The challenge of enlargement - Agenda 2000 (1997-2006)

The ambitious package of proposals that came to be known as Agenda 2000 was the Commission's answer to instructions from the European Council (Madrid, December 1995) to prepare in good time for the implementation of the political commitment concerning the enlargement of the EU with the accession of the countries of central and eastern Europe (CEE) and Cyprus. Indeed, beyond the general strategy for enlargement, the package contained a set of proposals relating not only to the next funding framework of the EU for the period 2000-2006 but also the necessary adjustments to existing Community policies (mainly CAP and Cohesion policy through structural funds) so that enlargement would not cause upheavals.

With regard to the CAP and for the purpose of confronting all the relevant challenges and uncertainties, the last review was decided in the framework of Agenda 2000 after the Interinstitutional Agreement of the Berlin European Council in March 1999. The basic approach of the proposed changes was the continuation of the course set in motion with the reform of 1992, that is, the further reduction of institutional prices (in the direction of eliminating the gap between these prices and international prices) and offsetting the reductions by strengthening or expanding direct payments.

But apart from the adjustments decided in each specific COM of basic products, a number of other key issues were covered in the final agreement, such as:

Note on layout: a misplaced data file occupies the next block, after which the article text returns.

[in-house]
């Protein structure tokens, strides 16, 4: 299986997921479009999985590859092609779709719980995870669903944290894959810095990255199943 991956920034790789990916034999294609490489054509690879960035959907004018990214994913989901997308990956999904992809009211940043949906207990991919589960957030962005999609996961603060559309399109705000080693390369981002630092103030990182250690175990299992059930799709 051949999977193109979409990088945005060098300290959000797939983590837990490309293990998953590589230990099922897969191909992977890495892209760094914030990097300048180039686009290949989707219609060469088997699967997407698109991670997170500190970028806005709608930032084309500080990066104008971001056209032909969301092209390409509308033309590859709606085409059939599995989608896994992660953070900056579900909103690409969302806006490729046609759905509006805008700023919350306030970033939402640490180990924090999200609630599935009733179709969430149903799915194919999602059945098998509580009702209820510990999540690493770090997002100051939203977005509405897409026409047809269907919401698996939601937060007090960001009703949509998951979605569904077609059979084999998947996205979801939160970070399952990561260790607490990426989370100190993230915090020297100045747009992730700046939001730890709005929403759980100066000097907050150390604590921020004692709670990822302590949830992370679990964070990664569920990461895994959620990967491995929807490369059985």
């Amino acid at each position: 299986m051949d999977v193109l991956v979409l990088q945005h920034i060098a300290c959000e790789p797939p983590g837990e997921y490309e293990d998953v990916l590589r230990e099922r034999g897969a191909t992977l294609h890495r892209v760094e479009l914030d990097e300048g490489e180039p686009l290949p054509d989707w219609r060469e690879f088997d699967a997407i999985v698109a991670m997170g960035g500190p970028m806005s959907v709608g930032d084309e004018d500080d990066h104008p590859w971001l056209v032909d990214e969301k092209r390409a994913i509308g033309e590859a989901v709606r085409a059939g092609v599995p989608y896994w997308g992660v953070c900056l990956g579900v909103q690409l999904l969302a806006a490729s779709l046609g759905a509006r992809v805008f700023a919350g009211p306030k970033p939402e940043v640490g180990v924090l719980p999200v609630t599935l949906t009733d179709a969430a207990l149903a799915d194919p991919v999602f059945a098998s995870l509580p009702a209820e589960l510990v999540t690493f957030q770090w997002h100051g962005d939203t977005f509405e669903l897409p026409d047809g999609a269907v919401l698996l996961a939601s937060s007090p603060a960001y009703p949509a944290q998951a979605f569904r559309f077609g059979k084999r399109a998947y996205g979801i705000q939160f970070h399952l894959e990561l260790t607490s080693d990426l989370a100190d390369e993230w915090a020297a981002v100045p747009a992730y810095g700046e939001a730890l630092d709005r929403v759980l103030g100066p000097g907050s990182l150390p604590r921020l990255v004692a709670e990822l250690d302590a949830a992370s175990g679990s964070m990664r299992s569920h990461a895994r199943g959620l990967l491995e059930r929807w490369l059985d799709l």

- The rural development strategy as the second pillar of CAP, with the integration of all the previous structural, as well as new, measures in a single institutional framework, now jointly financed through the Guarantees Fund (apart from the regions of Objective 1 which include the whole of Greece),
- the promotion of a 'horizontal' regulatory framework with (mostly optional) arrangements governing all direct supports henceforth.

However, one of the most important aspects of the final decisions was the determination of the fiscal ceilings for spending in the farm sector, within the overall fiscal framework up to 2006. Thus, the review of the CAP and the relevant adjustment of the COM were defined by the goal of ensuring adherence to fiscal ceilings. Consequently, the key element in the review is intertwined with the fiscal prospects of the EU, which also entail the stabilisation of agricultural expenses. In fact the agreement provided for an interim review in 2002-2003 of the decisions reached in Berlin, in order to ensure that stabilisation would not be threatened in view of the forthcoming enlargement.